Last month, the UK telecommunications regulator, Ofcom, announced the successful bidders in its recent auction for 4G spectrum, which will see the market for fourth-generation mobile services finally opened up to a broader range of providers. While EE has been offering 4G services for some time now, using converted spectrum reallocated from its T-Mobile and Orange 3G network, its effective monopoly on 4G services in the UK has so far denied consumers there the benefits of competition, with EE charging high prices and offering low data allowances for the higher-speed packages.
Many consumers have lamented the absence of any unlimited data plans on EE's 4G service, particularly since T-Mobile – part of the EE brand family – offers unlimited data on 3G through its Full Monty price plans from £36 a month with a handset, or £21 a month on a SIM-only basis. Even so, while T-Mobile markets these plans as “unlimited”, they are in fact speed-limited, with permanent speed restrictions of 4Mbps downstream and 1Mbps upstream.
With the greatest marketable advantage of 4G being greater speed, there would be little point for operators to offer unlimited packages on 4G only to then apply speed caps. And despite the imminent arrival of competition into the UK’s 4G landscape, it seems that most operators there have no appetite to challenge this status quo.
The UK’s Mobile News reports that Telefónica’s UK CEO Ronan Dunne, EE CEO Olaf Swantee and Vodafone Group CEO Vittorio Colao have all made it clear that they have no intention of introducing unlimited data tariffs on their networks. Colao stated that “you can’t provide good quality and unlimited at the same time. If everyone has unlimited then you kill the performance of everybody else”, adding that such tariffs are “unsustainable”.
Dunne echoed these sentiments, stating that O2 will “not go unlimited. We simply can’t promise our customers a high quality of service if we’ve promised them an unlimited connection.”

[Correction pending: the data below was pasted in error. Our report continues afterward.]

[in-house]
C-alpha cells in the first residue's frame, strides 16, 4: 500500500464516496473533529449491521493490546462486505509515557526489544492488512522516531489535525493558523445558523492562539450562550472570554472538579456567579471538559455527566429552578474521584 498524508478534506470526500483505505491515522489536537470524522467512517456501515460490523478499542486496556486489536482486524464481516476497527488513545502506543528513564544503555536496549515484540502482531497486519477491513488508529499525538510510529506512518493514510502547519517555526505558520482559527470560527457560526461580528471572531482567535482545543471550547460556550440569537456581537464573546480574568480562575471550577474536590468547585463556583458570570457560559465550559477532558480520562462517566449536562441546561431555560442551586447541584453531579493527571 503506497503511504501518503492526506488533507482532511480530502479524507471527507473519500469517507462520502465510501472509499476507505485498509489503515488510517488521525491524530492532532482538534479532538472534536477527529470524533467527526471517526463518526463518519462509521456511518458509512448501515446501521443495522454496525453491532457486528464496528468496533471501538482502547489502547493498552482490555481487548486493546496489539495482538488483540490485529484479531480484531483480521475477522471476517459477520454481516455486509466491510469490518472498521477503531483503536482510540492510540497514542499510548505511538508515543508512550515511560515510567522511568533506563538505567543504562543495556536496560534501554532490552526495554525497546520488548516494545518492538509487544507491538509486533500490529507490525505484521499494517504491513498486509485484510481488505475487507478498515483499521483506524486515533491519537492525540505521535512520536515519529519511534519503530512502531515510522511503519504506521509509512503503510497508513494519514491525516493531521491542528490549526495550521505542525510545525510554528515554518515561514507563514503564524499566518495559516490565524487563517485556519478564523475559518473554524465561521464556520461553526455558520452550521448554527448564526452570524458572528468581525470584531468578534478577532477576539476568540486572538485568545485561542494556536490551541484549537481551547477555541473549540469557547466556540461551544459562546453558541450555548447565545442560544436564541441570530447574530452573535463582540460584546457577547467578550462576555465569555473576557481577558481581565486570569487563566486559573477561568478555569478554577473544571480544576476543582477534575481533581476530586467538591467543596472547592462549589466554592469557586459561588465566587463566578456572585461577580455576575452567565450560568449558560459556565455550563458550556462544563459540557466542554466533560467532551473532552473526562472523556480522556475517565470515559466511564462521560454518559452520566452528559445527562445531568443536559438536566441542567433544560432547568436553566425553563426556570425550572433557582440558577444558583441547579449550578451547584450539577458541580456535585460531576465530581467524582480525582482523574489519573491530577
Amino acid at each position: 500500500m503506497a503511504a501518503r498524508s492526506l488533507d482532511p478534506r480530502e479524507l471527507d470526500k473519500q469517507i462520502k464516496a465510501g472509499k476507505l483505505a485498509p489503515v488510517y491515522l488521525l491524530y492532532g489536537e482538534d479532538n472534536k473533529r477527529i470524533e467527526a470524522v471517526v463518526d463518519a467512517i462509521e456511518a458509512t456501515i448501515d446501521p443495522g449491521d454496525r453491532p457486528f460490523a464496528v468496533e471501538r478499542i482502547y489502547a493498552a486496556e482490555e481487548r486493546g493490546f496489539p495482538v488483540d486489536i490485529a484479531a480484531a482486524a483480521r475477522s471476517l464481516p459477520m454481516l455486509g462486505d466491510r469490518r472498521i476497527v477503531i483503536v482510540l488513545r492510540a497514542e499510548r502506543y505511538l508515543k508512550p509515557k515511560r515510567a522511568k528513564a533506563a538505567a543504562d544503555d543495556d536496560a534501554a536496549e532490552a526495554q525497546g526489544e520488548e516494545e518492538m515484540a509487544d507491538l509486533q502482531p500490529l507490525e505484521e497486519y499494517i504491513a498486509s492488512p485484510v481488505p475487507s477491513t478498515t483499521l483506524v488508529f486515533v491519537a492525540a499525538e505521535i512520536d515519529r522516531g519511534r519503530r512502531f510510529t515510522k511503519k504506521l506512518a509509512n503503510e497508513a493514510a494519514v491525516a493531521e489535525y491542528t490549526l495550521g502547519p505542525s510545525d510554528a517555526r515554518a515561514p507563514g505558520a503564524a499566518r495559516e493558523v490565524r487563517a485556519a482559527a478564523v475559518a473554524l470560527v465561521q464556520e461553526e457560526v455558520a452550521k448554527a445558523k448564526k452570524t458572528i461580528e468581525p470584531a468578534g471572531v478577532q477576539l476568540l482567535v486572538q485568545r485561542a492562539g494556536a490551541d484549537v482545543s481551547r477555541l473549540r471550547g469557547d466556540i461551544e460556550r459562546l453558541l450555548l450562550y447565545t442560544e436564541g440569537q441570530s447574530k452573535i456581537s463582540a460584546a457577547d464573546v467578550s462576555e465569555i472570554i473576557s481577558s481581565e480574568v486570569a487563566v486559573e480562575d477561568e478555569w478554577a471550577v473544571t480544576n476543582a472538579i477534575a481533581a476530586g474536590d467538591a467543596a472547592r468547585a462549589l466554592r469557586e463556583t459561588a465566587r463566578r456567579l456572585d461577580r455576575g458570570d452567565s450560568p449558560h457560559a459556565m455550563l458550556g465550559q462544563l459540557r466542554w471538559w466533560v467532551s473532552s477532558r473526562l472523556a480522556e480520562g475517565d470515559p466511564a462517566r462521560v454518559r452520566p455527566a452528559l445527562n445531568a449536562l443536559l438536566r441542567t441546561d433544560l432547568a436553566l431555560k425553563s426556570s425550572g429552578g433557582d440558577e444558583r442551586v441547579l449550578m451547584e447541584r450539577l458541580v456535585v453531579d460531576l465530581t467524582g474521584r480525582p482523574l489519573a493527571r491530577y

Swantee also quashed hopes that EE might see an unlimited data plan, saying that they “are not really necessary. What customers want first and foremost is no bill shock. If you have tariffs like we have in the UK then you solve the key problem for customers. With 1.4GB being the average [monthly] usage, you can simply create the right packages that support that.”
But not all operators are united in their antipathy towards unlimited 4G data plans. The Three network, which already offers unlimited data on its “One Plan”, has confirmed that 4G LTE access will be offered as standard on all of its price plans from later this year, and that tariffs offering unlimited data will continue to be offered at the same price with 4G speeds. Three offers unlimited data on SIM-only plans costing as little as £12.90 per month – a far cry from the £61 a month that EE currently asks for those use want 20GB a month on its 4G services.
Neither Vodafone nor O2 have yet detailed their 4G pricing structure, and it’s not clear what implications the comments made above might have on virtual operators that will use the physical networks owned by these companies in the UK; O2’s Mr Dunne, for example, is also chairman of Tesco Mobile, and as CEO of Telefónica also has responsibility for giffgaff, which also offers unlimited data on 3G.
Still, while there remain many questions about exactly what the future of 4G will look like in the UK, the imminent arrival of greater competition in the market can only be a good thing for consumers.
Source: Mobile News